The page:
SOMERVILLE, NJ - A sense of normalcy has begun to return to Robert Wood Johnson University Hospital/Somerset, with the number of COVID-19 patients dropping considerably over the past few weeks as mirrored at hospitals throughout the state - enough so that Gov. Phil Murphy has given the go-ahead for hospitals to resume elective surgeries and invasive procedures beginning May 26.
"We're excited to get back to a semblance of what was normal," said Tony Cava, president and CEO of RWJUH/Somerset, who for the past three months has overseen an "all hands on deck" effort by the staff in the battle against the coronavirus.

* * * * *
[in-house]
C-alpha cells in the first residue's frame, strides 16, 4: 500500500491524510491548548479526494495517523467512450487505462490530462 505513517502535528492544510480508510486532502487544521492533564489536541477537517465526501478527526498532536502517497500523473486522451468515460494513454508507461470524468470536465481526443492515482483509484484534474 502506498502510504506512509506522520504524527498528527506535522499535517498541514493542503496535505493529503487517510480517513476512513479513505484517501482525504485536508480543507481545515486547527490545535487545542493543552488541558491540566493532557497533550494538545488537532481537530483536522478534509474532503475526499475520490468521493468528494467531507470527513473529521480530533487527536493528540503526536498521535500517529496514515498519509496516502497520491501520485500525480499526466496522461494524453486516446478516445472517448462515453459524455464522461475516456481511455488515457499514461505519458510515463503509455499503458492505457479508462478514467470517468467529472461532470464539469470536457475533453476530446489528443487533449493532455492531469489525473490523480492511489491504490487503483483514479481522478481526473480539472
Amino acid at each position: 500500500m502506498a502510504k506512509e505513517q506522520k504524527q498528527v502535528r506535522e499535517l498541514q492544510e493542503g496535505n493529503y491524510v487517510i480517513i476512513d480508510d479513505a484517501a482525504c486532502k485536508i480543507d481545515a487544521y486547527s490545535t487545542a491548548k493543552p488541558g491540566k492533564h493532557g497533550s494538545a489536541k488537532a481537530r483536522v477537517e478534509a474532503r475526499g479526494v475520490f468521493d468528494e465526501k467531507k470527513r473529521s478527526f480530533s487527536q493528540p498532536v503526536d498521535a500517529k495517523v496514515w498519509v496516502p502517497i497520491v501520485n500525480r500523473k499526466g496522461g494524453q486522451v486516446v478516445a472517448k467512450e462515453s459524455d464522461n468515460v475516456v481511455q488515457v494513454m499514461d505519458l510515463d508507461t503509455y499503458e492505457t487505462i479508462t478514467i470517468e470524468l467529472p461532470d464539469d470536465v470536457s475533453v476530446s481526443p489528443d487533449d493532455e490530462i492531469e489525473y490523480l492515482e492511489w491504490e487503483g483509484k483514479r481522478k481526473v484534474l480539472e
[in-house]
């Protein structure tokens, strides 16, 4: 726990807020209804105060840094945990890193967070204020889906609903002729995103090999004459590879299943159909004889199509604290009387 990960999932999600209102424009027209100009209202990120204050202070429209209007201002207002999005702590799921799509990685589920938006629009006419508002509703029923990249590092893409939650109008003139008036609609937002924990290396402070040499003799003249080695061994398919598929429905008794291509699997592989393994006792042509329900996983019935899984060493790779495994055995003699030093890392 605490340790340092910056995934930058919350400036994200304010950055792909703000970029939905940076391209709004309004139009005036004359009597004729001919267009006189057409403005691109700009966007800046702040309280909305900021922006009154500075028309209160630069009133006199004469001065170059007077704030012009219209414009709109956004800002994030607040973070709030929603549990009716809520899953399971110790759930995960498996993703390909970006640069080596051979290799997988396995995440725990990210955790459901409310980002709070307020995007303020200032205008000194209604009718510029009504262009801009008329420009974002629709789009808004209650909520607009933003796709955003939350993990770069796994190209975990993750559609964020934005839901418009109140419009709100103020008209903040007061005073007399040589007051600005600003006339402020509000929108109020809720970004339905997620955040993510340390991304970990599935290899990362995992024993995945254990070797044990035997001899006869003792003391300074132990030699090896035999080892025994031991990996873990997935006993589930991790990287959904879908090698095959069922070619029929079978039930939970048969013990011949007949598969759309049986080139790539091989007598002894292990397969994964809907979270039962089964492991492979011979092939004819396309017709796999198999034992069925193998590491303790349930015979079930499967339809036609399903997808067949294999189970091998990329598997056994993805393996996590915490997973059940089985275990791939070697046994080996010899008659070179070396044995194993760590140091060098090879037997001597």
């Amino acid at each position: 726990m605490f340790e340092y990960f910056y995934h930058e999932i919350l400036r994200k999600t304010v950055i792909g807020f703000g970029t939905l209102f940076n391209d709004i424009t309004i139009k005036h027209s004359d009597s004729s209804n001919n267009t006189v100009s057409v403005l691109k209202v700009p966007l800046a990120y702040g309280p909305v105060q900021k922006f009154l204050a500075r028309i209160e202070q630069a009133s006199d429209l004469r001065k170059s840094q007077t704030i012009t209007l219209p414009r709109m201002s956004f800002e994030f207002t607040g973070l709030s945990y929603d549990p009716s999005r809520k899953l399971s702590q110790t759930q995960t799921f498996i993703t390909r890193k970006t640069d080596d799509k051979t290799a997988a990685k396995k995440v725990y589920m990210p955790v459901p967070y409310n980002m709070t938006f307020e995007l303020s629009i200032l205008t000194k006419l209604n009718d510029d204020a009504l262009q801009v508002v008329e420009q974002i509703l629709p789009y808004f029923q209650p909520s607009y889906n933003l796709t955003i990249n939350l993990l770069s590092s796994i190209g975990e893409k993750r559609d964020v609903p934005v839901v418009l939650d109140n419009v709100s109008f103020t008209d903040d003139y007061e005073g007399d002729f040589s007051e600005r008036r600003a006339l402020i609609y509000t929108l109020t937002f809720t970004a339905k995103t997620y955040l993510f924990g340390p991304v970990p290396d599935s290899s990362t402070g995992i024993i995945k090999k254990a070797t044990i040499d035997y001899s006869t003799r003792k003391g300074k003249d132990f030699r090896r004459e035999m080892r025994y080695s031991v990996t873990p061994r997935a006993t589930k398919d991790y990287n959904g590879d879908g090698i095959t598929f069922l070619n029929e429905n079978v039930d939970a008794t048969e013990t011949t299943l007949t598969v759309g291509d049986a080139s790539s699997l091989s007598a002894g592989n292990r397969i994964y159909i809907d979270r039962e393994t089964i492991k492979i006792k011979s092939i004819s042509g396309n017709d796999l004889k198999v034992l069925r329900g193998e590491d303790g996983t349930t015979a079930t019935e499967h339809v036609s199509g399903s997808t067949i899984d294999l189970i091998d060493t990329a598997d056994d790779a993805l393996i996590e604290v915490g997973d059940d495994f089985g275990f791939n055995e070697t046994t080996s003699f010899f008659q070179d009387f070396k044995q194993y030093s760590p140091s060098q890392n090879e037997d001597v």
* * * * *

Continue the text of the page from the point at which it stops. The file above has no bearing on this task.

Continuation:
The hospital's pre-admission staff is busy consulting patients and helping doctors schedule surgeries, according to Cava; some doctors have as many as 100 patients awaiting surgery, he said.
There had been a ban in effect on most surgical procedures since mid-March as hospitals were overwhelmed dealing with the volume of OVID-19 admissions, but that dynamic has now reversed, with the number of COVID-19 patients being discharged far outnumbering admissions, according to Cava.
Just one month ago, RWJUH/Somerset was operating four COVID-19 units, with its Intensive Care unit caring primarily for COVID-19 patients. Its first COVID-19 patient was admitted March 8.
Last week, the hospital was able to shut down a third COVID-19 unit; one remains to handle new admissions. The shifting dynamic has enabled the hospital to reclaim dozens of beds for other admissions - elective surgeries and invasive procedures.